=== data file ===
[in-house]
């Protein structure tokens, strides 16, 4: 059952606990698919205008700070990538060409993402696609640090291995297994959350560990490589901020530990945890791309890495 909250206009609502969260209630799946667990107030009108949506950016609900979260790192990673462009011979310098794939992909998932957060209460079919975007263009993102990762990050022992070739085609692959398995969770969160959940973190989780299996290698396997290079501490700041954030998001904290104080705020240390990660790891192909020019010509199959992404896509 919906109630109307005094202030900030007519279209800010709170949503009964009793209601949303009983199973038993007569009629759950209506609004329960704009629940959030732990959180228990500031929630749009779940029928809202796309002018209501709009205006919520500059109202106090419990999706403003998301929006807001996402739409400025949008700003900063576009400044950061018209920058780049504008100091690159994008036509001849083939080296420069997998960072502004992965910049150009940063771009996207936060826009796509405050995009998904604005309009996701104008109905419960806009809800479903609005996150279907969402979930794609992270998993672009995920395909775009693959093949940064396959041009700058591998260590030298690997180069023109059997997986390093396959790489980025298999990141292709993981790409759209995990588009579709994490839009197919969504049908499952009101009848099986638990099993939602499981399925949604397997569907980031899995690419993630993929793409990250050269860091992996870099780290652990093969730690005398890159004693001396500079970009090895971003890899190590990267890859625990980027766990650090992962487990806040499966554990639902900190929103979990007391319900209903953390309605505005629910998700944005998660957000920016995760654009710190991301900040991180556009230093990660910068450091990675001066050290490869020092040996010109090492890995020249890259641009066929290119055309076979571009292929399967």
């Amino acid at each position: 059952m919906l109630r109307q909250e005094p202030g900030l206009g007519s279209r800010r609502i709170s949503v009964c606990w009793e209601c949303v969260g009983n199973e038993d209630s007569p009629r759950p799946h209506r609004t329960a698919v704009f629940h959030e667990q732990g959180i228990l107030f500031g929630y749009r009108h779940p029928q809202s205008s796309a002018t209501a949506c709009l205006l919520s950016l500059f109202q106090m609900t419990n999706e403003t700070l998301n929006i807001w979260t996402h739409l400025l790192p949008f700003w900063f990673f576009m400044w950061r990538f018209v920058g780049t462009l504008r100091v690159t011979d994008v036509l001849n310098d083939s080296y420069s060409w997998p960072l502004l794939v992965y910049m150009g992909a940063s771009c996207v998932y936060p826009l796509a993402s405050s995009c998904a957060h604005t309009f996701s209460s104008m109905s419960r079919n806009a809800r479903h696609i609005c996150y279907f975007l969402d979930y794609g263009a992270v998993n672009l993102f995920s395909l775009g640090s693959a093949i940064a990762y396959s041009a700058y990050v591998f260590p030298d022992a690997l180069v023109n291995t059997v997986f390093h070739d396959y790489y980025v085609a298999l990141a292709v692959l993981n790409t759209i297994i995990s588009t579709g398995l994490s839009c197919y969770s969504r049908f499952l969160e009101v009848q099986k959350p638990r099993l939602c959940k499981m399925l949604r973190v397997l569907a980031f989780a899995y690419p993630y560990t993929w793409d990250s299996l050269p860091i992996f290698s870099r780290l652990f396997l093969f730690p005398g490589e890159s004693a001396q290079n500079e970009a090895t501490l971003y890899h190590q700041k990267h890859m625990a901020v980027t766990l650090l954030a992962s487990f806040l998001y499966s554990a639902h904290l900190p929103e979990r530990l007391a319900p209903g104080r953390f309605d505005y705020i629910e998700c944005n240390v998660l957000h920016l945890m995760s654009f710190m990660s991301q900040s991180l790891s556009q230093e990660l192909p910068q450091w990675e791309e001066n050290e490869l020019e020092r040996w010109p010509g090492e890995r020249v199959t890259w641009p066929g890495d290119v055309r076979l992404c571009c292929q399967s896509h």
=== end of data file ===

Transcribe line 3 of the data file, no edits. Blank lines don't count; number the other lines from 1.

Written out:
């Amino acid at each position: 059952m919906l109630r109307q909250e005094p202030g900030l206009g007519s279209r800010r609502i709170s949503v009964c606990w009793e209601c949303v969260g009983n199973e038993d209630s007569p009629r759950p799946h209506r609004t329960a698919v704009f629940h959030e667990q732990g959180i228990l107030f500031g929630y749009r009108h779940p029928q809202s205008s796309a002018t209501a949506c709009l205006l919520s950016l500059f109202q106090m609900t419990n999706e403003t700070l998301n929006i807001w979260t996402h739409l400025l790192p949008f700003w900063f990673f576009m400044w950061r990538f018209v920058g780049t462009l504008r100091v690159t011979d994008v036509l001849n310098d083939s080296y420069s060409w997998p960072l502004l794939v992965y910049m150009g992909a940063s771009c996207v998932y936060p826009l796509a993402s405050s995009c998904a957060h604005t309009f996701s209460s104008m109905s419960r079919n806009a809800r479903h696609i609005c996150y279907f975007l969402d979930y794609g263009a992270v998993n672009l993102f995920s395909l775009g640090s693959a093949i940064a990762y396959s041009a700058y990050v591998f260590p030298d022992a690997l180069v023109n291995t059997v997986f390093h070739d396959y790489y980025v085609a298999l990141a292709v692959l993981n790409t759209i297994i995990s588009t579709g398995l994490s839009c197919y969770s969504r049908f499952l969160e009101v009848q099986k959350p638990r099993l939602c959940k499981m399925l949604r973190v397997l569907a980031f989780a899995y690419p993630y560990t993929w793409d990250s299996l050269p860091i992996f290698s870099r780290l652990f396997l093969f730690p005398g490589e890159s004693a001396q290079n500079e970009a090895t501490l971003y890899h190590q700041k990267h890859m625990a901020v980027t766990l650090l954030a992962s487990f806040l998001y499966s554990a639902h904290l900190p929103e979990r530990l007391a319900p209903g104080r953390f309605d505005y705020i629910e998700c944005n240390v998660l957000h920016l945890m995760s654009f710190m990660s991301q900040s991180l790891s556009q230093e990660l192909p910068q450091w990675e791309e001066n050290e490869l020019e020092r040996w010109p010509g090492e890995r020249v199959t890259w641009p066929g890495d290119v055309r076979l992404c571009c292929q399967s896509h």